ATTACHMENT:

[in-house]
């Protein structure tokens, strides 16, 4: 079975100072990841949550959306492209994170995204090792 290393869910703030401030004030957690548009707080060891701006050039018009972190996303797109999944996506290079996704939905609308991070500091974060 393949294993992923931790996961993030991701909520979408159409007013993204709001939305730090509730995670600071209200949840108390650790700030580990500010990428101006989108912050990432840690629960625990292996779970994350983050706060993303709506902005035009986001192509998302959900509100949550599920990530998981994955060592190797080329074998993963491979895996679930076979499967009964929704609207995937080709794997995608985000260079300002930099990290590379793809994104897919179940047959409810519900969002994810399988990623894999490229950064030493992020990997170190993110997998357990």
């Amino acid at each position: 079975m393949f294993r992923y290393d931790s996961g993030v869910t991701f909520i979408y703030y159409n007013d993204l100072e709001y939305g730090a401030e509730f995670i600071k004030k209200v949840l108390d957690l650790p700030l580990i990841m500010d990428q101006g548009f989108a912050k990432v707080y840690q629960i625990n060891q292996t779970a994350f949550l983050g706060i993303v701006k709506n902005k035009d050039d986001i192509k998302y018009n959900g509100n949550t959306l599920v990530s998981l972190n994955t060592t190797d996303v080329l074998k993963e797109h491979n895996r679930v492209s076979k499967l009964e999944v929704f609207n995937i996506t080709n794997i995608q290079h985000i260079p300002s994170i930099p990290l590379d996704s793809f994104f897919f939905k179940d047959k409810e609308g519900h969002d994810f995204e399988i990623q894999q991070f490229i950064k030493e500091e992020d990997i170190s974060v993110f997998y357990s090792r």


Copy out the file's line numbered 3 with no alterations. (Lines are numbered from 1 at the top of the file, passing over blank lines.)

């Amino acid at each position: 079975m393949f294993r992923y290393d931790s996961g993030v869910t991701f909520i979408y703030y159409n007013d993204l100072e709001y939305g730090a401030e509730f995670i600071k004030k209200v949840l108390d957690l650790p700030l580990i990841m500010d990428q101006g548009f989108a912050k990432v707080y840690q629960i625990n060891q292996t779970a994350f949550l983050g706060i993303v701006k709506n902005k035009d050039d986001i192509k998302y018009n959900g509100n949550t959306l599920v990530s998981l972190n994955t060592t190797d996303v080329l074998k993963e797109h491979n895996r679930v492209s076979k499967l009964e999944v929704f609207n995937i996506t080709n794997i995608q290079h985000i260079p300002s994170i930099p990290l590379d996704s793809f994104f897919f939905k179940d047959k409810e609308g519900h969002d994810f995204e399988i990623q894999q991070f490229i950064k030493e500091e992020d990997i170190s974060v993110f997998y357990s090792r």